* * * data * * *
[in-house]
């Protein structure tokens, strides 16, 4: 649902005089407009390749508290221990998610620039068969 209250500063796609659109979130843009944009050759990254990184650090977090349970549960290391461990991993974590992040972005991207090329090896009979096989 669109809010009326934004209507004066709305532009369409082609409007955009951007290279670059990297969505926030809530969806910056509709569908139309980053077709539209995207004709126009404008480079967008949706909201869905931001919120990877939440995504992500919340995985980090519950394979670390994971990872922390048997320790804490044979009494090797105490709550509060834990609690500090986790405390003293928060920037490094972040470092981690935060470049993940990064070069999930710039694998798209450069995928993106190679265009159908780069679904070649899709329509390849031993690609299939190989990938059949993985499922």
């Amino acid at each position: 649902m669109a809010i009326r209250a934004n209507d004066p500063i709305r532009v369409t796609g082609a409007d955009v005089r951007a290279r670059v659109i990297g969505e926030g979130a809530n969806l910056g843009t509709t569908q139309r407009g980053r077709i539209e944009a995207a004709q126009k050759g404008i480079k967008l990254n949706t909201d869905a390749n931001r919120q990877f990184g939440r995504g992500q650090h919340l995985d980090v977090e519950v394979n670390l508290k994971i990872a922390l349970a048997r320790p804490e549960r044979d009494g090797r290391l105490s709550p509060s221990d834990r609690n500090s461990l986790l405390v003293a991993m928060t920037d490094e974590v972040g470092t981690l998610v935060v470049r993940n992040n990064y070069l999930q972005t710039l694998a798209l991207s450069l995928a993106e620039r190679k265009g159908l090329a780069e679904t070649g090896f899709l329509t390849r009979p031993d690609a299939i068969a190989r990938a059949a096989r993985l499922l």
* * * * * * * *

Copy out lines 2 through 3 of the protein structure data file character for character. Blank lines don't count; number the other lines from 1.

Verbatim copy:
């Protein structure tokens, strides 16, 4: 649902005089407009390749508290221990998610620039068969 209250500063796609659109979130843009944009050759990254990184650090977090349970549960290391461990991993974590992040972005991207090329090896009979096989 669109809010009326934004209507004066709305532009369409082609409007955009951007290279670059990297969505926030809530969806910056509709569908139309980053077709539209995207004709126009404008480079967008949706909201869905931001919120990877939440995504992500919340995985980090519950394979670390994971990872922390048997320790804490044979009494090797105490709550509060834990609690500090986790405390003293928060920037490094972040470092981690935060470049993940990064070069999930710039694998798209450069995928993106190679265009159908780069679904070649899709329509390849031993690609299939190989990938059949993985499922």
């Amino acid at each position: 649902m669109a809010i009326r209250a934004n209507d004066p500063i709305r532009v369409t796609g082609a409007d955009v005089r951007a290279r670059v659109i990297g969505e926030g979130a809530n969806l910056g843009t509709t569908q139309r407009g980053r077709i539209e944009a995207a004709q126009k050759g404008i480079k967008l990254n949706t909201d869905a390749n931001r919120q990877f990184g939440r995504g992500q650090h919340l995985d980090v977090e519950v394979n670390l508290k994971i990872a922390l349970a048997r320790p804490e549960r044979d009494g090797r290391l105490s709550p509060s221990d834990r609690n500090s461990l986790l405390v003293a991993m928060t920037d490094e974590v972040g470092t981690l998610v935060v470049r993940n992040n990064y070069l999930q972005t710039l694998a798209l991207s450069l995928a993106e620039r190679k265009g159908l090329a780069e679904t070649g090896f899709l329509t390849r009979p031993d690609a299939i068969a190989r990938a059949a096989r993985l499922l």